On November 25 2016, Cuban state television announced to the rest of the world that; former politician and revolutionary, Fidel Castro has died at the age of 90. I’m going to quickly say that I acknowledge my words are treading thin ice, but I’m going to say that describing Castro any further without stirring sentiments to either his critics or worshippers, is an impossible task.
I do my best to keep this blog free from any talk about politics or any current affairs relating to such. However, if said current affair can be interlinked with the world of horology, then an exception can be made. This is one of those exceptions.
It’s fair to say that the infamous/famous [choose your word] Cuban ‘politician’ has quite a portfolio to his name.
These merely include being the thorn in the backside of 11 US presidents, bringing the conflict of the Cold War to the far Western hemisphere (briefly causing the world to contemplate the brink of a thermonuclear war, mind you) and serving as Cuba’s absolute leader for 50 years.
I’m going to add an additional, lesser known note to his profile: He was also one of the most significant figures in the history of horology.
There are two habits of Castro that have been noted down by historians. The First was his passion for smoking fat Cigars, and the Second was often wearing 2 watches on the same wrist. The watches in question happened to be Rolexes.
In all honesty, there aren’t any definitive sources to explain why he did this. The most common and plausible explanation for him doing this, was to be able to view multiple time zones at the same time. One of his pieces was a GMT, the other one a Submariner. It is often said that the watches were set to local time in Havana, Moscow and Washington. (As an additional side note, Washington D.C. and Havana are currently part of the the same time zone (UTC -5), but between the years 1960 and 1964 Havana used the time zone UTC -4) Source
“How is a communist leader able to put one of the world’s most iconic luxury brands on his wrist?”
Now, those who are up to date with their history might pick up on this supposed discrepancy. It doesn’t get much more ‘bourgeoisie’ than wearing a watch that most common people wouldn’t be able to dream about affording. It incites the infamous phrase: “Capitalism for the bosses, communism for the masses”.
Well, that’s what you’d believe at first: wearing a Rolex is the symbol of hypocrisy for Castro. Or is it? This is where it gets interesting; you’ll need a bit more context before jumping to conclusions.
There have been obscure claims that the watches worn by Castro were looted from jewellers, or confiscated from political opponents. Others have said that the watches are mere counterfeits. These claims are somewhat dubious and I will dismiss them for the reasons I will outline in the next paragraph.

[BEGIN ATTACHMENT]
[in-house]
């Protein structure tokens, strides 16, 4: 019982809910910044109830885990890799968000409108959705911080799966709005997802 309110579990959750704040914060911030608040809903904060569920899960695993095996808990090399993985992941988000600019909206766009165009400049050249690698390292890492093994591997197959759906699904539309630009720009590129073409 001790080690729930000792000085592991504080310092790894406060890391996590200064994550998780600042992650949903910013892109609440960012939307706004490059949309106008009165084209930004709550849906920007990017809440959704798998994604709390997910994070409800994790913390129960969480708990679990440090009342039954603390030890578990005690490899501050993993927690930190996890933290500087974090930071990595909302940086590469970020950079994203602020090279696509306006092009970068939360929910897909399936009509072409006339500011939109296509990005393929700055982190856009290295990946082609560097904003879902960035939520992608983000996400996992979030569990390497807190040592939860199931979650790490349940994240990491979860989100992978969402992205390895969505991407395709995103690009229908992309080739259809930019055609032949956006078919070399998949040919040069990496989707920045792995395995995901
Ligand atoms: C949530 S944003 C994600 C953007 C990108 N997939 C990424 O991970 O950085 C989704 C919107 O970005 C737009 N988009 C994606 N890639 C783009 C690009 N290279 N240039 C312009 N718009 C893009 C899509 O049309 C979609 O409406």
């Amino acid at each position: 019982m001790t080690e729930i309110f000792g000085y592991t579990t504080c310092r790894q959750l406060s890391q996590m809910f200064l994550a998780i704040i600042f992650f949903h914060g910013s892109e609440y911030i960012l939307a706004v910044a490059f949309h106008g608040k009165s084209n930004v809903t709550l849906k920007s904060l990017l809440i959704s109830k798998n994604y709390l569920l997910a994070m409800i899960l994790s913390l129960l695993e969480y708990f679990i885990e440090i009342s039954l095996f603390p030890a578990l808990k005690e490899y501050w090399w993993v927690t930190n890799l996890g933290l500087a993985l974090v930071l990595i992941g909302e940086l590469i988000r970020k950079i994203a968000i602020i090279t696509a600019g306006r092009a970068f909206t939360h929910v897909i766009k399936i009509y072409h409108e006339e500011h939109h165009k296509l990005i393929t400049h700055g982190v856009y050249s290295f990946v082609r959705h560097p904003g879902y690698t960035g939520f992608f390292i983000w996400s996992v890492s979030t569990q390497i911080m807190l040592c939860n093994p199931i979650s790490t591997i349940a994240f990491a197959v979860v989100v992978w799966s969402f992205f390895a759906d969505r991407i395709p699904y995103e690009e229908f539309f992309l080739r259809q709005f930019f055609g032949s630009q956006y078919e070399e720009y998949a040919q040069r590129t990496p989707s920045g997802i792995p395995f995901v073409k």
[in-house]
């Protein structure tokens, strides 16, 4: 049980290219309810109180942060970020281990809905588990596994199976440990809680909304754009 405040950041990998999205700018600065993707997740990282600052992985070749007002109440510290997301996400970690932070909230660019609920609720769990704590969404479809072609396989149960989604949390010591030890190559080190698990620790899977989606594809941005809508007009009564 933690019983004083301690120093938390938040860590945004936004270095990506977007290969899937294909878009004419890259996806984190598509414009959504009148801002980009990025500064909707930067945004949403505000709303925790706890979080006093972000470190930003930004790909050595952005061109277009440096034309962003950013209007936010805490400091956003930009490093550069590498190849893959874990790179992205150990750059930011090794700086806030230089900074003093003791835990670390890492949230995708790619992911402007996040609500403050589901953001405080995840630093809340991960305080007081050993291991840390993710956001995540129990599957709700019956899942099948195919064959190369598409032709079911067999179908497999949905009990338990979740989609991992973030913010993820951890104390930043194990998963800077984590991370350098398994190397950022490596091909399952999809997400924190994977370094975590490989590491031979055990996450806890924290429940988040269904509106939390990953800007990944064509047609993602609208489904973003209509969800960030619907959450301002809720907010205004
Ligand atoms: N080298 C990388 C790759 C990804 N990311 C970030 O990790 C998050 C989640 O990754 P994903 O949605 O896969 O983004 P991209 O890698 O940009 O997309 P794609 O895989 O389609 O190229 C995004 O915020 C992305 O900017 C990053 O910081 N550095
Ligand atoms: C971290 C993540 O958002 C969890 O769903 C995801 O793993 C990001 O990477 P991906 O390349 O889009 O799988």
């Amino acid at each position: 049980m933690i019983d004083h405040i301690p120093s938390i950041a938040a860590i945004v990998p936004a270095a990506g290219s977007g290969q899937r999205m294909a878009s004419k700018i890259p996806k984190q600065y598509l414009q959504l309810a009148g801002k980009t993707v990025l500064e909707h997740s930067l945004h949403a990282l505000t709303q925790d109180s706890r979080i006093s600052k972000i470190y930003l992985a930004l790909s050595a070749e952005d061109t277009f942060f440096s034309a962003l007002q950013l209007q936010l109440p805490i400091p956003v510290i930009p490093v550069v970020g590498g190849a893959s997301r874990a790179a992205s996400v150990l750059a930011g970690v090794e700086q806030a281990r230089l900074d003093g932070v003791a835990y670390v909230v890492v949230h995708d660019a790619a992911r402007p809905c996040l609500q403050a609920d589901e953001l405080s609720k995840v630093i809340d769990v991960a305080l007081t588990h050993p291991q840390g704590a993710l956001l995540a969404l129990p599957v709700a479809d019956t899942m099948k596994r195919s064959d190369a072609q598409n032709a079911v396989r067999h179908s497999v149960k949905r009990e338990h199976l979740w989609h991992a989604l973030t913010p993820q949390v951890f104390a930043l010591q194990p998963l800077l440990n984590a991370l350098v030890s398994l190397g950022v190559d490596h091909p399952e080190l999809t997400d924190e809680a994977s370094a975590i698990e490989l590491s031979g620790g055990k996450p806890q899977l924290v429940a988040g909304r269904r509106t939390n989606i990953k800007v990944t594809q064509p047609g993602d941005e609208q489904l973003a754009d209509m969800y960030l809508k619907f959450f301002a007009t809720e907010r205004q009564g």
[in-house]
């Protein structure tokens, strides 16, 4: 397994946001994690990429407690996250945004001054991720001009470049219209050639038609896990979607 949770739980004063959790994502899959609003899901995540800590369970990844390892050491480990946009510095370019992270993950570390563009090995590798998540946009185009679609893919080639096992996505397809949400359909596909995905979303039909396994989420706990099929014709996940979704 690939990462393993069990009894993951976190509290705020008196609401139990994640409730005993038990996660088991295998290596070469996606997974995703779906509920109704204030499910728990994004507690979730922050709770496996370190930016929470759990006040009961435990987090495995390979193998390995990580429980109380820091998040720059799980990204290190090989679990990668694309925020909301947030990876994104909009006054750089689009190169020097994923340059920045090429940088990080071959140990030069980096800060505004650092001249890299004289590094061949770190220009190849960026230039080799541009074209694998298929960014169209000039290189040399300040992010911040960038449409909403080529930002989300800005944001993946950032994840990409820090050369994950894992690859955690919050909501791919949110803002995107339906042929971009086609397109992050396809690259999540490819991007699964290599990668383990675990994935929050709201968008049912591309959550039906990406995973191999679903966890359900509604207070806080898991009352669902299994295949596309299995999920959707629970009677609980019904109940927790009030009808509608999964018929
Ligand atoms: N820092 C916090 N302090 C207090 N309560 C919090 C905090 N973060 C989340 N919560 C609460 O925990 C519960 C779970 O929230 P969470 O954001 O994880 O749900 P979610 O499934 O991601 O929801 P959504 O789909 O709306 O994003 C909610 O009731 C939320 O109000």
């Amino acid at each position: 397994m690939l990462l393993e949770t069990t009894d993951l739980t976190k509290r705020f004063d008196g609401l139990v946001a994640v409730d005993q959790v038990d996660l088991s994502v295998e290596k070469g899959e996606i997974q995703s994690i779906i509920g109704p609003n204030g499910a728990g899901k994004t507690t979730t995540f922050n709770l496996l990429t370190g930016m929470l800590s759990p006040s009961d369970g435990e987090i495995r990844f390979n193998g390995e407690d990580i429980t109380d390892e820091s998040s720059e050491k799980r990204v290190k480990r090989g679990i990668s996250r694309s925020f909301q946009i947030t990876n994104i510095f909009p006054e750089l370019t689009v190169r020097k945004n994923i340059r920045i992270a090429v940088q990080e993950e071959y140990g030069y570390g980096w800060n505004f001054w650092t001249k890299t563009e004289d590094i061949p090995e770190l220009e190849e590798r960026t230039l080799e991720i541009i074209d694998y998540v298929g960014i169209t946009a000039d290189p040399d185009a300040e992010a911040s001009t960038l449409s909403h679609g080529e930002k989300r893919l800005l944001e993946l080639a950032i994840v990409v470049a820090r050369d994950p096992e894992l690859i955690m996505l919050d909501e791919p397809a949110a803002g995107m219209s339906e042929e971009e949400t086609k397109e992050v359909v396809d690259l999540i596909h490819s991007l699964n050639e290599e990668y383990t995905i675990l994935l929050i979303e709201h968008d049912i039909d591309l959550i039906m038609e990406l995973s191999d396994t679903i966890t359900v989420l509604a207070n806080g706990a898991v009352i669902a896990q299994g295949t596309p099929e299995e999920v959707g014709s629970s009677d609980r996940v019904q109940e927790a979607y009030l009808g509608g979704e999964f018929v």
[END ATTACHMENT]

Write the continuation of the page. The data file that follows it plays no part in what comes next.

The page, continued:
In terms of current image and reputation, associating oneself with the name “Rolex” draws imagery of wealth, success and personal accomplishment. This wasn’t the case during the peak of Castro’s reign. Throughout the lifespan of the brand, Rolex has always been known to produce high accuracy timekeeping devices. It has to be noted however, that the watches coming out of the Rolex factory were historically viewed (at best) as high-end tool watches, rather than the prized luxury items they are seen as today Source. I have to say that Rolex watches have never been considered “cheap” by any standards. They did however; occupy what can be described as a much more “accessible” price range. To give you an idea of what i’m talking about, a Stainless Submariner Date (1680/16610) retailed for $180 in 1957 Source. Adjusting for inflation, that would only be equal to roughly $1,600 today. To put that into modern perspective, a brand-new, stainless steel Submariner Date now costs $7100 (A rough average given the various models and demand). Simply put, it would have been a lot more feasible for the common working man to have a Rolex on their wrist during the 60’s, than today.
Another fact I’ll point out is that having a precise timepiece (Especially in the era before quartz watches) was a necessary piece of equipment for field commanders. Worn by personnel from every continent, an accurate watch was crucial for coordinating and synchronising military operations. Castro would often gift a Rolex timepiece to his advisors and close friends. It is said that fellow revolutionary, Che Guevara received at least two different Rolex watches from Castro during the late 1950’s and 1960’s (The story behind that will be mentioned in a future article)
Just to further ‘hit home’ the scale Rolex and communist relations, the father of the Communist Party in China Chairman Mao Zedong , owned two yellow gold Rolex Datejust watches as did Russian President Boris Yeltsin.
Taken on the 27th of April in 1963. Here Fidel Castro is seen smoking a Cuban cigar and wearing two Rolex watches in the Kremlin while he chats with Khrushchev, in front of a Karl Marx picture. There are a lot of fascinating elements to this picture. The point of interest is everyone smiling and looking at Castro smoking a cigar. The watches are a nonchalant accessory. Having briefly studied history at UNDERGRADUATE level, I have to appreciate how images like this would have either been censored or outright banned to the public. Source
The death of Castro will stir up emotions for countless people. This article was not intended to be insensitive to said people. Being a politics student, this news entails an abundant amount of things. But as a horologist, the reason this topic interests me so much, is that this is a testament to how deep horology is ingrained in our history. To think that some of the most interesting and unexpected figures throughout time have chosen to wear a particular watch on their wrist, and uncovering the reason why is incredibly fascinating.